La Fantasie is named after the new Office of the Prime Minister. And indeed it was fantasy-like. This familiar structure was so welcoming in the exterior yet so unfamiliar in the interior. Like something was just not right, and could not be set right easily. Of a space at war with itself.
Q: Your work to me was the most successful. What was the
thought behind it, and how did you manage to create it?

A: La Fantasie was a collaborative project so that although the elements may have been conceptualized and executed by individual artists it should be seen as a whole. The other artists would have been instrumental to my piece by offering feedback, and giving me technical assistance.

I wanted to focus on domesticity and domestic violence. I wanted the viewer to not only view a moving image that was disturbing – but familiar and unfamiliar at the same time- this idea of the paradox of familiarity is something that I think is synonymous with domestic violence and with complex spaces like Trinidad. That you may love and fear synonymously, and that you may know yet not know synonymously. That you can identify in some ways, yet in others feel so alienated.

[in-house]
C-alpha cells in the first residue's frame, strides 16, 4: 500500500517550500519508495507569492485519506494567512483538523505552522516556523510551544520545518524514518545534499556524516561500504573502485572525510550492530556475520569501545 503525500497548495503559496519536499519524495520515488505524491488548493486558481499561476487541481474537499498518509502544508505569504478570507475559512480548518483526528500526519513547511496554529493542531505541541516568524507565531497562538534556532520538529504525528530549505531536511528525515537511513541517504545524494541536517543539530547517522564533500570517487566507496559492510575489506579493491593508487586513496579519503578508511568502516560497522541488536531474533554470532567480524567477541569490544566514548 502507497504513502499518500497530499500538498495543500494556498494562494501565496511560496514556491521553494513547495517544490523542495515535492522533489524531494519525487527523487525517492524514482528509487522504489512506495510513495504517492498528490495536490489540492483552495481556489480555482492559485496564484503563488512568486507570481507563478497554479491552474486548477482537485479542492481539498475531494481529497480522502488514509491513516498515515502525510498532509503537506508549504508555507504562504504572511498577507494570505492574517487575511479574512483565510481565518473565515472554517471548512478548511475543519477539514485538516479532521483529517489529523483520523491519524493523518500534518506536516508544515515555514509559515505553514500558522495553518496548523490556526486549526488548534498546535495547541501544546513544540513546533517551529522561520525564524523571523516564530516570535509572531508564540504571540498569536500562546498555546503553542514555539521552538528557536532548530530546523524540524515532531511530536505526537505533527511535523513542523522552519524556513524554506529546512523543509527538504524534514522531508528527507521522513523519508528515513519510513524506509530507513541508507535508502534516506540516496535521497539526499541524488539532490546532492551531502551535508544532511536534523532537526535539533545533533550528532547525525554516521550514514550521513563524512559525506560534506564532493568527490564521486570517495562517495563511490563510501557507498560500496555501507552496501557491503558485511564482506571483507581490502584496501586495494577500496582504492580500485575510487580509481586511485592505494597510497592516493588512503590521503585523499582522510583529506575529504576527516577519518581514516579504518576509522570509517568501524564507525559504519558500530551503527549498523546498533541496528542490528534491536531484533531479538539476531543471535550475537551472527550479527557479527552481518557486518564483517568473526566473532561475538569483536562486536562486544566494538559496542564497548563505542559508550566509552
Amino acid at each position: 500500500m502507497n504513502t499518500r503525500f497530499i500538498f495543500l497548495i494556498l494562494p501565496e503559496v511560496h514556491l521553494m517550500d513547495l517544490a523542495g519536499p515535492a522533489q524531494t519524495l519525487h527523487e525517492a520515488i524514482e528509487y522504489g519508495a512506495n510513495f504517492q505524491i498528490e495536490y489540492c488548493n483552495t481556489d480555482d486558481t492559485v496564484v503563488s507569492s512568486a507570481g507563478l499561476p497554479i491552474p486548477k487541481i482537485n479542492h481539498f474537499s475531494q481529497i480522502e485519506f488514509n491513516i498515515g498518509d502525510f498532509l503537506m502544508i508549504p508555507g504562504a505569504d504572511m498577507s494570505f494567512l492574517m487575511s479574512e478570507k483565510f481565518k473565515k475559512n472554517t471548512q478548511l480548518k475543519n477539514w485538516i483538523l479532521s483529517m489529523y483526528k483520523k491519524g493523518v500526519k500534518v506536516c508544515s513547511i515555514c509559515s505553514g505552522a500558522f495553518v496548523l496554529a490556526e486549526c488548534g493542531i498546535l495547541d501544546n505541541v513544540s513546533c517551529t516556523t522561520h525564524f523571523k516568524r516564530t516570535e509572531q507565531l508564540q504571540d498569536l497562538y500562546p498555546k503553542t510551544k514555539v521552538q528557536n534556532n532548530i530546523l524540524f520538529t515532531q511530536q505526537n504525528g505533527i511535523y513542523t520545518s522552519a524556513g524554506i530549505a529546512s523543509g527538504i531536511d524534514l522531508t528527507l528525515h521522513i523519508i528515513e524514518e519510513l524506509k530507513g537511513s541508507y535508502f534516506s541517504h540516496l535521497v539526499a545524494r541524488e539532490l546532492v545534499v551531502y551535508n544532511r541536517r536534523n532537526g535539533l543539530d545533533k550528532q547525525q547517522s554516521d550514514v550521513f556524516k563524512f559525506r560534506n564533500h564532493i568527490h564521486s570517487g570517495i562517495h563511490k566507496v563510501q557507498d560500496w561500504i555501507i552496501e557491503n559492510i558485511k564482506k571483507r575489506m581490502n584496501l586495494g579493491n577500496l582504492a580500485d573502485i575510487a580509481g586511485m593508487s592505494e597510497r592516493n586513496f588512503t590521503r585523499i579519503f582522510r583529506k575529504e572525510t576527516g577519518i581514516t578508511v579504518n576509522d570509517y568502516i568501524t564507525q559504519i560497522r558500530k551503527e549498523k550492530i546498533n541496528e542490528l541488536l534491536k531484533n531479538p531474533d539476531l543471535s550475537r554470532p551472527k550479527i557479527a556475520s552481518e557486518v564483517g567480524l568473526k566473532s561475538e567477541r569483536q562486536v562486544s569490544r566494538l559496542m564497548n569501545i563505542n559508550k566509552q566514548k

Marlon and Nikolai filmed and shoveled sand while I lay buried in it at Las Cuevas. It was bright daylight and I was in swimsuit attire which was hidden by all the sand. I edited the final piece.


I achieved this using makeup and did all the editing myself. Very experimental piece. Thank You Sean Leonard and Gillian Goddard for donating the use of a bathtub!
Q: Are you involved with other film makers? And if so who?